FERTILITY ABROAD - WHAT YOU NEED TO KNOW

Meet the expert who has literally seen it all! 

When all you want is your wishes of a pregnancy granted you start to look further afield but the treatment you experience and cost is often the last thing on your mind. Dr Caroline Phillips tells us the best ways to find the perfect answers to fertility abroad that should take the weight of your shoulders and aid you to get the best out of your abroad treatment.

As more and more people leave starting a family until later in life, infertility is becoming an ever growing concern. One in six couples have either experienced fertility problems themselves, or know someone who is having difficulty conceiving. In the UK, we face a potential fertility crisis as demand for treatment increases and the NHS struggles to keep pace. With fewer egg and sperm donors, inconsistent levels of NHS funding and the cost of private treatment on the rise, an increasing proportion of couples are looking beyond our borders for affordable fertility treatment options.

Having your treatment abroad comes with many advantages, not least providing an affordable option, access to new and innovative procedures, as well as higher success rates – but as with any major decision in life, it is important to consider the risks and unique challenges of today’s ‘fertility tourist.’

 

Calculating costs

Undergoing IVF, whether at home or abroad, can be an expensive process, so you need to have an accurate picture of all your expenses before committing to anything.

Always take the time to calculate additional expenses such as medical insurance, flights, accommodation and living expenses before you leave. If you are taking time off work, this may result in a loss of earnings for the period you are away. Also remember, most clinics will expect you to have undergone tests before your trip - mammograms, sperm analysis, HIV – so make sure you find this out before your trip. Clinics will charge extra to have these tests done on site. Watch out for hidden costs – for example, if you have surplus embryos which can be frozen, check to see if freezing them is included in your treatment price. If you are having IVF treatment, you will require sedation and time in theatre. Make sure you find out if this is included in the overall price.

Also seek out any cost saving opportunities – for example, it’s worth having a look for clinics that offer a ‘shared risk programme’ to mitigate possible failures. For example, some may allow you to pay for two cycles, and if they don’t work, offer the third round for free. At the very least this could save you some money.

How to spot the bad eggs

The vast majority of clinics in Europe offer a first rate service. However, as with any medical based service industry, there are always exceptions, so it’s important to be able to spot these.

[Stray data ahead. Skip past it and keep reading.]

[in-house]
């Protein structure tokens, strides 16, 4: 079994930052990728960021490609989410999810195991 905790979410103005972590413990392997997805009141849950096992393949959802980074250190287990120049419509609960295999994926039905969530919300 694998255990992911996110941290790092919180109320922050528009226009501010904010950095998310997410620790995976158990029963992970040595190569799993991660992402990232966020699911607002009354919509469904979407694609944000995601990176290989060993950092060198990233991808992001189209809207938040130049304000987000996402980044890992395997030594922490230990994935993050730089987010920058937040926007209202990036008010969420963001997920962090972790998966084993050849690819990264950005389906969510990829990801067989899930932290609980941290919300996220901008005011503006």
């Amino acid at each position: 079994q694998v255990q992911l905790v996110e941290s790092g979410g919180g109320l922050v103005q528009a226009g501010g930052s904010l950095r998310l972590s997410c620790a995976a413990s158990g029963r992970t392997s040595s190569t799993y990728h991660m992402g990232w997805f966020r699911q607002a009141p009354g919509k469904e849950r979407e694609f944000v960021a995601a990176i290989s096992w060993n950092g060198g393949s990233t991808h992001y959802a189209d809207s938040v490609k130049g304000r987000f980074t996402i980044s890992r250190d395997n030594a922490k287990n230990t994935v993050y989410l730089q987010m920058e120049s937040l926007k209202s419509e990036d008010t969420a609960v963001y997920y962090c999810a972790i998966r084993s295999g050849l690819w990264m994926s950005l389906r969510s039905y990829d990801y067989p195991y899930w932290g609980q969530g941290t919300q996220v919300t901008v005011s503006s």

Poor communication is a tell-tale sign that service levels are below par – if a clinic is slow at replying, supplies insufficient information, does not follow up or fails to take the time to translate, you should be wary.

You should also ask the clinic for their embryo transfer policy. It is a blatant disregard for the welfare of mother and baby if too many embryos are transferred simultaneously, leading to multiple pregnancies. Some clinics do this to bump up their success rates, but it can be dangerous and should be avoided.

Avoid clinics that ask for the full payment up front – the usual practice is to pay an instalment, followed by the remaining balance post embryo transfer.

 

What does success actually mean?

Understanding success rates can be a daunting and confusing process, but is an important part of selecting the right clinic. The first step is to understand the various ‘success rate’ terminologies commonly used by clinics – armed with this, you will have a clearer understanding of what ‘success’ actually means. Here is a guide to the more common terms and phrases:

Clinical pregnancy: this means that a foetal heartbeat has been detected at usually 6-7 weeks within the gestational sac . The success rate is described as the number of clinical pregnancies per 100 cycles.

Chemical pregnancy: this is when the hormone indicators of early pregnancy have been detected. Human Chorionic Gonadotropin or HCG, is secreted by the placental cells of the embryo. As their number increases, so does the level of HCG. Measuring this hormone level is an indicator of the health of the pregnancy as the level should double every 48 hours in early pregnancy. The chemical success rate is the number of pregnancies per 100 cycles (either initiated, aspirated or embryo transfer cycles).

Live birth rate: the number of live babies that are delivered per 100 cycles (as described above). This rate is usually much lower than the clinical pregnancy rate as unfortunately some pregnancies result in miscarriage.

Cumulative pregnancy rate: Some clinics describe a cumulative pregnancy rate. This is a fresh cycle followed by one or more frozen cycles with the surplus embryos if available. It will be higher than a pregnancy rate achieved just with a fresh cycle. It is worth understanding the difference and it might be something to ask the clinics about when you contact them. Travelling abroad for your treatment is a great way to save money and access wonderful new treatments, but it’s worth bearing in mind the down sides. The more you are aware of them, the better you can prepare for your experience.

Being away from your support network in an unfamiliar place can be a difficult prospect, especially if things don’t go well. Always have someone on hand you can call on while you are away.

Always find the time to take a break when you can – if you can afford it, take a few days away from things – stay in a nice hotel, go and see the sights, give yourself the chance to unwind and relax. Remember your wellbeing can have a direct impact on the success of the treatment, so try to keep fit, healthy and happy!